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Cardiff University working on finding new antibiotic

A team of scientists at Cardiff University are working on finding a new class of antibiotics.

No new class of antibiotic has been discovered for 26 years.

No new class of antibiotic has been discovered for 26 years. Credit: PA

Scientists are worried that we have become too 'familiar' with taking antibiotics and that we take them for granted - using them for ordinary ailments like coughs and colds.

It is hoped that a new class of antibiotic would take the place of current ones that bacteria are becoming immune to.


Cardiff University to offer online courses

FutureLearn has teamed up with the university Credit: Cardiff University

Cardiff University is the first Welsh university to partner with FutureLearn, offering open online courses.

FutureLearn is the first UK-led provider of massive open online courses (MOOCs).

Starting next year, Cardiff University's first MOOC will be 'Muslims in Britain: Changes and Challenges'.

Professor Patricia Price, Pro Vice-Chancellor, Student Experience and Academic Standards at Cardiff said: "We're pleased to be one of the first universities to join FutureLearn and to lead the sector in Wales.

"We're now delighted to see this exciting initiative launch which provides further opportunity to extend access across the world to our high quality education experience.

"Cardiff's first MOOC will start in 2014, delivered by the pioneering Centre for the Study of Islam in the UK."

RSPCA 'struggling to cope' with abandoned kittens

by James Crichton-Smith

The RSPCA in Swansea says it is seeing an increase in the number of abandoned cats and kittens it's taking in.

Staff there described this year as the 'worst ever' for the problem and said they're struggling to cope.

The problem stems from cat owners being caught out when their un-neutered pets have litters.

Now the society is working with Cardiff University to try to establish why owners aren't taking preventative measures.

Cardiff Uni academic helps teenagers with HIV comic

The hard-hitting comics touch on experiences like being ostracised by your friends. Credit: Cardiff University

An academic at Cardiff University is using the unusual medium of the comic book to help teenagers in South Africa come to terms with HIV.

Dr Lisa El Refaie, in the university's School of English, Communication and Philosophy, got together with South African health education charity Whizzkids United (WKU) to organise a workshop where teenagers made their own comic strips highlighting their experiences of living with HIV.

"I suggested WKU might run workshops on how to draw comics, as a way to encourage the teenagers to explore and express their own experiences and feelings, and create educational messages relevant to other young people in their community," Dr El Refaie said.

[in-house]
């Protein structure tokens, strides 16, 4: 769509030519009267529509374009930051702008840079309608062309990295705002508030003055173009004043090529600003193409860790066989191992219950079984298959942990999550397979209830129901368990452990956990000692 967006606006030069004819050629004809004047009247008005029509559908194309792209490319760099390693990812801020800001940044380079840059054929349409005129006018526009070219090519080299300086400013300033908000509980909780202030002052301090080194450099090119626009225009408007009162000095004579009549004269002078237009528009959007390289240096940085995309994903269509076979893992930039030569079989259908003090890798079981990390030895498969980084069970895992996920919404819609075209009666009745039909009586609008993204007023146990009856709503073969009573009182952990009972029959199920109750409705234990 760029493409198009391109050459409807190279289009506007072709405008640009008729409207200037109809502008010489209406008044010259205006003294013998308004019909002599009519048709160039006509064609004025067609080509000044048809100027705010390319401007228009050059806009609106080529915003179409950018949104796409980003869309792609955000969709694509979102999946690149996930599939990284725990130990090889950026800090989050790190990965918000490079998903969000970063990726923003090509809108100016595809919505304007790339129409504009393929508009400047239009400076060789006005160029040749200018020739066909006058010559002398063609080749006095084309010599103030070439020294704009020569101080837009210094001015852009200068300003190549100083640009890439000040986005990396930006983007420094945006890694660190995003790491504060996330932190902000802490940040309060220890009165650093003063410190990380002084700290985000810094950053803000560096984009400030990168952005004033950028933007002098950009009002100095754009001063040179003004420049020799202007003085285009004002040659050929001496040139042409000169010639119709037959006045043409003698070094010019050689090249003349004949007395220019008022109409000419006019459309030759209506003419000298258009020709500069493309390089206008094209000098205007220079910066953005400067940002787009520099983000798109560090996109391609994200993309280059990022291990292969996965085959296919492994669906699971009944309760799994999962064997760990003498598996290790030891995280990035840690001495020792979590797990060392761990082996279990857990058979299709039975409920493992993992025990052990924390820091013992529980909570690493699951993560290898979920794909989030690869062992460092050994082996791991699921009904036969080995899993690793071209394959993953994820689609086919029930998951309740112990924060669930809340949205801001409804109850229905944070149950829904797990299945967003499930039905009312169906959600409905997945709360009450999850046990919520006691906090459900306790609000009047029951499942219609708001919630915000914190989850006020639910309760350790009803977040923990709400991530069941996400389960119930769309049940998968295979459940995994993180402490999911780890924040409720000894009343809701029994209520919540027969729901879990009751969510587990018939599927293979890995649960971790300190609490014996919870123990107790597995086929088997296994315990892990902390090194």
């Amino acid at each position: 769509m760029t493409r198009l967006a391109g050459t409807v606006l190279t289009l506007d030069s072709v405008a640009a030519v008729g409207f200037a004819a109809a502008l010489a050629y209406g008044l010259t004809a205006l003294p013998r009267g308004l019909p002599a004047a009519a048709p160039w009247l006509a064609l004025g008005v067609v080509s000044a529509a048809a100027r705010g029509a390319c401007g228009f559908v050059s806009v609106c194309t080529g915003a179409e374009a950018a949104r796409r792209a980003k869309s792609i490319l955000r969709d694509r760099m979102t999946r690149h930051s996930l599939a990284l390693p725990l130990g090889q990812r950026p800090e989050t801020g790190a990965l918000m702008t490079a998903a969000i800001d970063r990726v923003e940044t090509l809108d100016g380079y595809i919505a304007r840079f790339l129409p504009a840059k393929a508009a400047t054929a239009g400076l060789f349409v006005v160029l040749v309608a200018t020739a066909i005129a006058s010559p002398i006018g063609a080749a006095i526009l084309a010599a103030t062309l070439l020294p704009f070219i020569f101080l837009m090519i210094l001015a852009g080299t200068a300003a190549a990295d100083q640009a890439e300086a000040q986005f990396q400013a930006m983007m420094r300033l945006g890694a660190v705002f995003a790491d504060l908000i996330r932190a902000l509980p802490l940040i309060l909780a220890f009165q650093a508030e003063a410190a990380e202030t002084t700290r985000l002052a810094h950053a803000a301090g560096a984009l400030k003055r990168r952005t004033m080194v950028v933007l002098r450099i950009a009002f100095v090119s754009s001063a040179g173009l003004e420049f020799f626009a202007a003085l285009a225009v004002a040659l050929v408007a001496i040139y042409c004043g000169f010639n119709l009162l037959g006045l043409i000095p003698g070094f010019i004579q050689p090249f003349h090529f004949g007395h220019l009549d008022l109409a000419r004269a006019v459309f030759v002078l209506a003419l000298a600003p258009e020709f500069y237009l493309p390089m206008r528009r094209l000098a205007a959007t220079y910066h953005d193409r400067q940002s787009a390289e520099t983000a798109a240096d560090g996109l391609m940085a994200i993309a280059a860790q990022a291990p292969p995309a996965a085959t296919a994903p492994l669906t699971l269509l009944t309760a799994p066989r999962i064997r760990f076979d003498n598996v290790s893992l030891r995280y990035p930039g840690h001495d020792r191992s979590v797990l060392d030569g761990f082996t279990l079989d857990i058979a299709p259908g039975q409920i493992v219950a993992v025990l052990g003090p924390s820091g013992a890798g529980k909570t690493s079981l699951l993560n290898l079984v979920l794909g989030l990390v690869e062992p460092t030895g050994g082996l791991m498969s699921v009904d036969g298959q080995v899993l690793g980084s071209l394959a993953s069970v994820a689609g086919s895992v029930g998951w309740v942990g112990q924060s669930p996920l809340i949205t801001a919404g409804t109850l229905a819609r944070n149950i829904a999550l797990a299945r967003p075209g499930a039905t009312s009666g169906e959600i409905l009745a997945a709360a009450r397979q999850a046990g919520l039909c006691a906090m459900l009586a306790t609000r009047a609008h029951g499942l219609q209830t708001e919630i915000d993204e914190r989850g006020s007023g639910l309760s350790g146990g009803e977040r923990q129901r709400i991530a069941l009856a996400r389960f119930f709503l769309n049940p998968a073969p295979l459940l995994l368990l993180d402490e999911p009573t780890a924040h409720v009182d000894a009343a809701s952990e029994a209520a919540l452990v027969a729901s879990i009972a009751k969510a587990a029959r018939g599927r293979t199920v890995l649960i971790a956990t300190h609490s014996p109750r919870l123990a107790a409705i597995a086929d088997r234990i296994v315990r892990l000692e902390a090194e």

"The results were remarkable, with the teenagers telling some extremely moving stories for the first time."

There are more than 5.5m people living with HIV/AIDS in South Africa - around 460,000 are children aged 0-14.

Click here to look through the comic book


Jamie Roberts on combining rugby and medical studies

I'd be lying if I said it hasn't been tough but achieving one of my main goals in life means it's worth every second.

I look forward to enjoying graduation with other fellow students. It promises to be a memorable day for us all, as it has been for all those graduating from Cardiff University this week.

I've a huge amount to thank the University for, most notably the School of Medicine and I'm eternally grateful for their help and support over the past 8 years.

I'm excited to see what the future holds, both in terms of my rugby and my medical career

– Jamie Roberts

Jamie Roberts to get Cardiff University medical degree

Jamie Roberts celebrating following the Lions victory in their third Australia Test Credit: David Davies/PA Wire

Wales and British and Irish Lions hero Jamie Roberts will graduate today from Cardiff University's School of Medicine after successfully completing his medical degree.

"The academic rigour and intensity of studying for a medical degree is challenging for most students - especially for someone juggling with a life as a professional rugby player" says Professor Paul Morgan, Dean of the School of Medicine.

"Jamie would be the first to admit it's been extremely challenging but nevertheless it is clear from my conversations with him that it has been an enjoyable experience."

Read: Jamie Roberts performs with the Manic Street Preachers in Melbourne

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